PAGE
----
Leaving Cappadocia felt a bit like abandoning a true love. I felt like I could stay there forever. I’ve always been a beach and water guy, but the dry landscape and amazing canyons and history of Cappadocia captured me this time – I think I may be hooked.
In fact though, it wasn’t just the landscape. Our stay at Taskonaklar was beyond pleasant. Unlike many hotels, when you stay in a stone palace, you don’t hear the sounds of other people, in fact, sipping wine as I watched the shadows lengthen in the Pigeon Valley from our terrace was as close to feeling in heaven as I’ve been for a long while.
There is something in Cappadocia that I carry away with me and feel a longing for at the same time. More than the place, more than the landscape, also the people. To be around Japanese people in such numbers hasn’t happened since I moved from Hawaii four years ago – maybe it sounds funny, but I miss Japanese people. In fact, did you know there are strong ties between the Turkish and Japanese languages? Perhaps that is why you find so many Japanese/Turkish marriages and partnerships in Goreme.
And then there is Uchisar which was the home of Club Med until they left Cappadocia – but they didn’t take the French with them. In Uchisar, I found myself having dinner with a diplomat and speaking of economics, politics and even the way that 100,000 baby bats can be found by 100,000 baby bat moms using sub microscopic smell….
This trip to Cappadocia also introduced me to new friends and united me with old ones. My friend Halis has recently opened a Travel Agency – Trace Cappadocia Tourism and Travel – Halis arranged the South Cappadocia Tour for us which took us to amazing underground cities, a gorgeous river cut valley, stone cut monastaries and churches and some delicious chocolate covered apricots.
Our intention had been to head East from Cappadocia – visit the giant stone heads on Nemrut Dag and then head south to Sanliurfa, Gaziantep, and Hatay (Antakaya) on the Syrian border. We were forced to cancel, not because of the unrest on the Turkish/Syrian border but because there is still 3 meters of snow covering the heads on Numrut Dag!
So, we headed to Konya – the home of Mevlana Jeladdin Rumi and the most spiritually conservative city in Turkey. It is only here, as I write this that I have seen reports of gunfire in the refugee camps near Hatay and serious problems in and near Syria. I am thankful we were turned this direction.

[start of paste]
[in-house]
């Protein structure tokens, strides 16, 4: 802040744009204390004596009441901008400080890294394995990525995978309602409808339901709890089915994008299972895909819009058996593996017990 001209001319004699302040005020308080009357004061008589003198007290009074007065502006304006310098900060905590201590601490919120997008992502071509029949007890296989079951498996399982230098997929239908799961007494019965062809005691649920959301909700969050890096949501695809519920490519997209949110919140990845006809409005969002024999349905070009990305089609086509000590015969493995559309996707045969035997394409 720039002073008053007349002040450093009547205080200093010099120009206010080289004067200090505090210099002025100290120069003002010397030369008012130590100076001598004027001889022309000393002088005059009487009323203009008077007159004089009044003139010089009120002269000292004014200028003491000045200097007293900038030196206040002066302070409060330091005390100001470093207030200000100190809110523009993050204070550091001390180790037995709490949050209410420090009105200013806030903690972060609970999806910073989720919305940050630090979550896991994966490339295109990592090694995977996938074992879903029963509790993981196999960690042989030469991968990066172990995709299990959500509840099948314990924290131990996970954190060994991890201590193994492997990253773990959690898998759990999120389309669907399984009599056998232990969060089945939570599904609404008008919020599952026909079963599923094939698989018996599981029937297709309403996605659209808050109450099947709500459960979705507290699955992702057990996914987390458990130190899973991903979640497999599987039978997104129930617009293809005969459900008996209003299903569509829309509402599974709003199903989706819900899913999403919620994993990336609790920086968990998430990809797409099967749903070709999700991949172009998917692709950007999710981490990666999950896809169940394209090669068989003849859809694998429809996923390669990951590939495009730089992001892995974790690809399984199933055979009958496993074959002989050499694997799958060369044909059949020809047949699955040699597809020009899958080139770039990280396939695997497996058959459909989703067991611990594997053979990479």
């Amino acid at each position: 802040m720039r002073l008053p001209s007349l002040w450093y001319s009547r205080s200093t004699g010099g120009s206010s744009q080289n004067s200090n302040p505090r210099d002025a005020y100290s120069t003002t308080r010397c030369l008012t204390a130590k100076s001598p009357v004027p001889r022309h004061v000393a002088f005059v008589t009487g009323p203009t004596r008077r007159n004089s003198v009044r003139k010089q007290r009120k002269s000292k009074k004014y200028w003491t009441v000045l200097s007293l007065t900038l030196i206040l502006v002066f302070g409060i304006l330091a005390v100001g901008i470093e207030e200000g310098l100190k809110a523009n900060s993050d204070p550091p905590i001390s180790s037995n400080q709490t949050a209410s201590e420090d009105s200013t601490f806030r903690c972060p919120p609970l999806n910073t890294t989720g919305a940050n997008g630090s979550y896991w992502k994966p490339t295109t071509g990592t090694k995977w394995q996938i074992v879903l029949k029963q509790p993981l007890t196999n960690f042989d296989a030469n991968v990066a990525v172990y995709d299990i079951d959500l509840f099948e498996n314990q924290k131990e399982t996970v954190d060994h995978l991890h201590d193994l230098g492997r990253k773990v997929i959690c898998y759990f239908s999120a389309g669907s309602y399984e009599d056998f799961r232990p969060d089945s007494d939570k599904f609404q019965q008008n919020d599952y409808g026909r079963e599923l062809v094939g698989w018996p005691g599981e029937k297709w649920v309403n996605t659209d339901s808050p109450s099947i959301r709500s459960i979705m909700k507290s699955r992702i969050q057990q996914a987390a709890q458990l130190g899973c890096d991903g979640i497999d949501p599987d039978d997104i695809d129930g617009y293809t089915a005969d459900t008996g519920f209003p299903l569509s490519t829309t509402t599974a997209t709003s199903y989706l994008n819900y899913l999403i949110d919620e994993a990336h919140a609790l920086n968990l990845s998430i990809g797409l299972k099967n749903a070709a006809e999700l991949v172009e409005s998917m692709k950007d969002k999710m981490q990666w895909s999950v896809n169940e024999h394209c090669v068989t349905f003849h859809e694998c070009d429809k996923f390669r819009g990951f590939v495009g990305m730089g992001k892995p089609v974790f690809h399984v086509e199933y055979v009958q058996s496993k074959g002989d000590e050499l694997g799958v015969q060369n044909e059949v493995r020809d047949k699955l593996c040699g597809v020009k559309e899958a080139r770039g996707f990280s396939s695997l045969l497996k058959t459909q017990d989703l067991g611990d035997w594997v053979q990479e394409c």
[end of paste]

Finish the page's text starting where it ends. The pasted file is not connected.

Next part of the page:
From Konya, we will be heading to Antalya on the Turkish Riviera for a couple of days and then onward to the new hippie trail in Olimpos (Olympos) where we will be staying in tree houses and exploring the wild coast. We will be staying four nights in Olympos – two nights with Bayram’s Tree Houses and then two nights with Kadir’s Tree Houses – I’m not sure how Hanane will deal with ‘roughing it’ but I’m sure the baby will love it – and of course, I will .
Here in Konya, we decided to go Mevlana all the way which (unfortunately) led us to Mevlana Otel which, while close to the Mevlana Museum and the Tomb of Rumi – is a very ‘Turkish’ hotel with lots of cigarette smoking men (outside to smoke) in the lobby watching television and loud tea drinking at all hours of the day and night. Hanane occaisionally moans “Oh, Taskonaklar….” in a mournful way.
And of course, the hardest thing is to continue running Vagobond Travel Media, editing Vagobond.com, taking care of the baby, enjoying the sites and foods and adventures and finding the time to write about it all. I’m afraid I’ve been monopolizing Vagobond during this time but our contributors are providing a great backlog of wonderful travel adventures which I will edit and post as soon as I have the chance…
This life is beautiful – but if you think it is easy, you should try living it!